Smith & Wesson’s Military & Police line has a long and illustrious history, ranging from the turn of the century .38 Hand Ejector Military & Police revolver to the polymer-frame M&P pistol of the present day.

Since 1852, Smith & Wesson has been providing American shooters, hunters, police officers and soldiers with firearms that have proven to be both reliable and accurate. While perhaps best known for their revolvers and pistols, the S&W logo has also appeared on rifles, submachine guns and shotguns. S&W’s commitment to continuing in this vein is evident with their current Military & Police line, which includes 66 variations of the Military & Police polymer-framed semi-autopistol, five high-tech revolvers and 25 different AR rifle platforms—and continues to grow.

This 1926 photo shows two American police officers examining a target fired with their M&P revolvers Photo Couresty Paul Scarlata.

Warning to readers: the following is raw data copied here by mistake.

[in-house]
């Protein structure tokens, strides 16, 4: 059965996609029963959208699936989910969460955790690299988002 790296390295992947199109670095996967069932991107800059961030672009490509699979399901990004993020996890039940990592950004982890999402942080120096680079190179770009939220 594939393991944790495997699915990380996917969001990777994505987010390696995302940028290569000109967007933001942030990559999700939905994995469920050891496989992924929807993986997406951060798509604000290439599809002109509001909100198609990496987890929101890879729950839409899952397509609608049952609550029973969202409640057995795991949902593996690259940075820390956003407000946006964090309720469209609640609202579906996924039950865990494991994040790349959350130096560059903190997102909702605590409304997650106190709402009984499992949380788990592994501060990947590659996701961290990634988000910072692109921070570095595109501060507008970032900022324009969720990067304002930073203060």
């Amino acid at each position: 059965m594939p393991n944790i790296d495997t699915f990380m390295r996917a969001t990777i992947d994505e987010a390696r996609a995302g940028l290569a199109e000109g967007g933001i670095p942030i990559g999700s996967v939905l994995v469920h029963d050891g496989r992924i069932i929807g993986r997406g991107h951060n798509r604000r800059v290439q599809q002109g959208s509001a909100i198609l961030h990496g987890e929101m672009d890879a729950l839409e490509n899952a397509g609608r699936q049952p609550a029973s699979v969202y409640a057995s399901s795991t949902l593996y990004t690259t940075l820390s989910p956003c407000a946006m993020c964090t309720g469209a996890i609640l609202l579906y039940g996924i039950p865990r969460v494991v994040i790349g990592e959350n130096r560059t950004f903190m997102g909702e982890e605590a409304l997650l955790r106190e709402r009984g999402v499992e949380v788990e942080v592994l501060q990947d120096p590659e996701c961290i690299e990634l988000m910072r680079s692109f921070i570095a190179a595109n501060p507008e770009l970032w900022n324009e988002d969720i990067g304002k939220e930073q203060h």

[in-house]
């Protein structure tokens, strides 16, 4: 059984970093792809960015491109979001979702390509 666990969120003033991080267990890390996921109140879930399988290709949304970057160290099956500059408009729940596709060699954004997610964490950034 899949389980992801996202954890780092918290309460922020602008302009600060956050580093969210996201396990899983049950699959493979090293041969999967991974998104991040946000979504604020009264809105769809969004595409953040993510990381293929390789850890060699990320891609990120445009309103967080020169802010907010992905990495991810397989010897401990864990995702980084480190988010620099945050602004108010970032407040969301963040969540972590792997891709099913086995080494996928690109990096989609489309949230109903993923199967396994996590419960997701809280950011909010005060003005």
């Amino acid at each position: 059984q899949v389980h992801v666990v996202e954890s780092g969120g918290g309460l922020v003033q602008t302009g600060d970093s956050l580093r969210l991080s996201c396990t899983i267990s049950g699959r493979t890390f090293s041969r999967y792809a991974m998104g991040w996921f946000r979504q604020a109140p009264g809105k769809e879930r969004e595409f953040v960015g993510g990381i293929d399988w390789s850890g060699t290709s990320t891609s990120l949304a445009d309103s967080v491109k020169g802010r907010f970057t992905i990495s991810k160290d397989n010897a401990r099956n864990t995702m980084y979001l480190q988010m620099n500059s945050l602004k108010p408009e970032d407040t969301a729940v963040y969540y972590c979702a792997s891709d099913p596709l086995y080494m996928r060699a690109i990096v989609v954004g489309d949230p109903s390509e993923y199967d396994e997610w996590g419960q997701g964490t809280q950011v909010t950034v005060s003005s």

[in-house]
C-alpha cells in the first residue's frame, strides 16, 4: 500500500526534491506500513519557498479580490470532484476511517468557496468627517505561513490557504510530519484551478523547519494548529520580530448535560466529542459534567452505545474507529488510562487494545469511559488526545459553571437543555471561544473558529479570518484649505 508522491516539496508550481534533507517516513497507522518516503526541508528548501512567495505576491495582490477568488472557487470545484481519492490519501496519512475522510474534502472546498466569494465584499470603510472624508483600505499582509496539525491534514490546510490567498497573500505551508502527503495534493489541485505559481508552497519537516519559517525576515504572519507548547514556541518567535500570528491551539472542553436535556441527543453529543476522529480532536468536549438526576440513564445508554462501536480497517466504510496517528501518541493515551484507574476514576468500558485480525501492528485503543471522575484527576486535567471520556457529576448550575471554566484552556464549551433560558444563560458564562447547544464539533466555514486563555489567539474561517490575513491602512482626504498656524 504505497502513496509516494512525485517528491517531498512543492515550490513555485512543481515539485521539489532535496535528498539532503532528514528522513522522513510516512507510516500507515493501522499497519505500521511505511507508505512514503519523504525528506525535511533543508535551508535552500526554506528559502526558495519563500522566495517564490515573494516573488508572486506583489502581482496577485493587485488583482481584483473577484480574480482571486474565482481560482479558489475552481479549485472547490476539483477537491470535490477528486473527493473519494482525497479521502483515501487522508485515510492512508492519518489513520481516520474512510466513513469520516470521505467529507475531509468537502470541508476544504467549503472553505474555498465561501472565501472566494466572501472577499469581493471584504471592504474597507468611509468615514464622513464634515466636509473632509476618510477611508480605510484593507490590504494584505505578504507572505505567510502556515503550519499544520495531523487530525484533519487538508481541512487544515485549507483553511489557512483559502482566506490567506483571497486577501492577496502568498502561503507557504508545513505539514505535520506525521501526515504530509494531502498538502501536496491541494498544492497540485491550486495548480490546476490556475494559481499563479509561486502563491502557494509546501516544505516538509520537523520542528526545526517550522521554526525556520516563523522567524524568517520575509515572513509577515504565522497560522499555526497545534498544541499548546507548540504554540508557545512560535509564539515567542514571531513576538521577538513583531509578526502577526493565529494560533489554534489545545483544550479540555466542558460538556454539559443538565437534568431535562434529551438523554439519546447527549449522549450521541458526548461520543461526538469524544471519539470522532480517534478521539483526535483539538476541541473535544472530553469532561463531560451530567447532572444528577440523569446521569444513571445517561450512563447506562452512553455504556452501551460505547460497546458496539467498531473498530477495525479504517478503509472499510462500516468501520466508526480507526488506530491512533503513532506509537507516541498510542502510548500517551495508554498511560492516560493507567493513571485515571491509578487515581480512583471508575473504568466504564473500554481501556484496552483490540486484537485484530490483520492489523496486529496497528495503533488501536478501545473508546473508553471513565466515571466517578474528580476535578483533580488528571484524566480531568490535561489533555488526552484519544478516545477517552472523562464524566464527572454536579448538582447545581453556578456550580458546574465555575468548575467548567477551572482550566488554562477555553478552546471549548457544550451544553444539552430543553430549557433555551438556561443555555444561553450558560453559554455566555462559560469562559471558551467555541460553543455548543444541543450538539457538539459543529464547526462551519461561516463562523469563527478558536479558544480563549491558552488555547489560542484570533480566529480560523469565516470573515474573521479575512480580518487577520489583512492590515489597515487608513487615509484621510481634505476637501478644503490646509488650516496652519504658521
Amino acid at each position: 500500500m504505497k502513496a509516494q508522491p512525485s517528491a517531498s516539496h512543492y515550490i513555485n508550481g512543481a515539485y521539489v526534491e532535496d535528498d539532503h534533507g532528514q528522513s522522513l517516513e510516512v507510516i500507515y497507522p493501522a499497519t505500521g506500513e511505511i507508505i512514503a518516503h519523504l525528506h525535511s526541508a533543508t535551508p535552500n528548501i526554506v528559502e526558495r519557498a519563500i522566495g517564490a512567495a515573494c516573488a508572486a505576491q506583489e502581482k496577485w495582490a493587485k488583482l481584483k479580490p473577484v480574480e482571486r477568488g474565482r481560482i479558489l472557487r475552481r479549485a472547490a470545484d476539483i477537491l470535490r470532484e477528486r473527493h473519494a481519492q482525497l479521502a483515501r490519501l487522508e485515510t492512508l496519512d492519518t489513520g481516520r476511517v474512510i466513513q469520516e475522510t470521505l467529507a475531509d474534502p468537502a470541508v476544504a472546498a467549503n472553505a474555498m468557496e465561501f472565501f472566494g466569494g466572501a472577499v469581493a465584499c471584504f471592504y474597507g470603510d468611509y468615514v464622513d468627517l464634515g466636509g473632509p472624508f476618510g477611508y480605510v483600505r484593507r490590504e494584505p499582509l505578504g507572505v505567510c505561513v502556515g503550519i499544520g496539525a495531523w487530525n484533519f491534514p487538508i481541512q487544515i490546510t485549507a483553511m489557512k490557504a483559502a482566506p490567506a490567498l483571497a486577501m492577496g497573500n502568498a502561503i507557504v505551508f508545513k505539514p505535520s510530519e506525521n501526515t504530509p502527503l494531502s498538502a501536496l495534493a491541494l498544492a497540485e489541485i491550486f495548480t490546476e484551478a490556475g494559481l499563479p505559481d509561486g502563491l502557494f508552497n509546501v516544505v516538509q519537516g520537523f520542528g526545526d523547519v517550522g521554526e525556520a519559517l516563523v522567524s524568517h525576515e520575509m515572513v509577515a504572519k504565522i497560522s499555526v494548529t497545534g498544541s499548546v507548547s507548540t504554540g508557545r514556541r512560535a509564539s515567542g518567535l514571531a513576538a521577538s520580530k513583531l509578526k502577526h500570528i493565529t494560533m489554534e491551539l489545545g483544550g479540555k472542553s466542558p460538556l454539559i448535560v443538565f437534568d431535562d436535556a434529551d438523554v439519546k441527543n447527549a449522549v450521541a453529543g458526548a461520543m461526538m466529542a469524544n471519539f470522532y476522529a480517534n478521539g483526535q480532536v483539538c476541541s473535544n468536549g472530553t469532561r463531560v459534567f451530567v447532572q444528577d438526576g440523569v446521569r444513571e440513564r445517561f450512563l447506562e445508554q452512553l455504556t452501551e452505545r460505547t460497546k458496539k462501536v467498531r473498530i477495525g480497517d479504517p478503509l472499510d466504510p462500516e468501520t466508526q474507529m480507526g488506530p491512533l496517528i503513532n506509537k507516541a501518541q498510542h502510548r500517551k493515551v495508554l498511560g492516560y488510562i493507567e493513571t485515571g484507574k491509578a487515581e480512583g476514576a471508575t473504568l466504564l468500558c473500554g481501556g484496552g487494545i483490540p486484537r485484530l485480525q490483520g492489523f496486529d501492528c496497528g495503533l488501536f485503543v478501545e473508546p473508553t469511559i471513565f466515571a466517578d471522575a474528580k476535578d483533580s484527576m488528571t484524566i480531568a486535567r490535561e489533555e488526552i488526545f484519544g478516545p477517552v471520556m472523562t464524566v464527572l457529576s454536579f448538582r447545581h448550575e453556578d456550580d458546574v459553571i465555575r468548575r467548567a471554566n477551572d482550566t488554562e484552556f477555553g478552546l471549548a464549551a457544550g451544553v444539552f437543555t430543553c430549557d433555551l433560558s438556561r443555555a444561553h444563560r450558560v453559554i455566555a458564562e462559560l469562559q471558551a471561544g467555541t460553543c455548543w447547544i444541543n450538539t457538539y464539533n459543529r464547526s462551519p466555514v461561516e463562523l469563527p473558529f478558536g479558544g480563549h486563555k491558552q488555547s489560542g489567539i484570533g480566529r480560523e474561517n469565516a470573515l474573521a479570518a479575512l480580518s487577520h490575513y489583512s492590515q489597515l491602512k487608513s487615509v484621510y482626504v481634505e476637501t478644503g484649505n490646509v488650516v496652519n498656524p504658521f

Attaching the M&P suffix to this line of firearms was a wise marketing move—and one guaranteed to please firearms historians and enthusiasts everywhere, because it insured the continuing usage of the name of one of the most respected and revered firearms of all time.

British Victory Model revolvers had 5˝ barrels (top), while those made for the US armed forces (bottom) came equipped with smaller, 4˝ barrels.

For most of the 20th Century, Smith & Wesson’s bread and butter product was the Military & Police revolver (a.k.a. Model 10). Released on the market in 1899 as the “.38 Hand Ejector Military & Police,” it is known, appropriately enough, by collectors as the First Model.

Up Next


Smith & Wesson’s Military & Police line has a long and illustrious history, ranging from…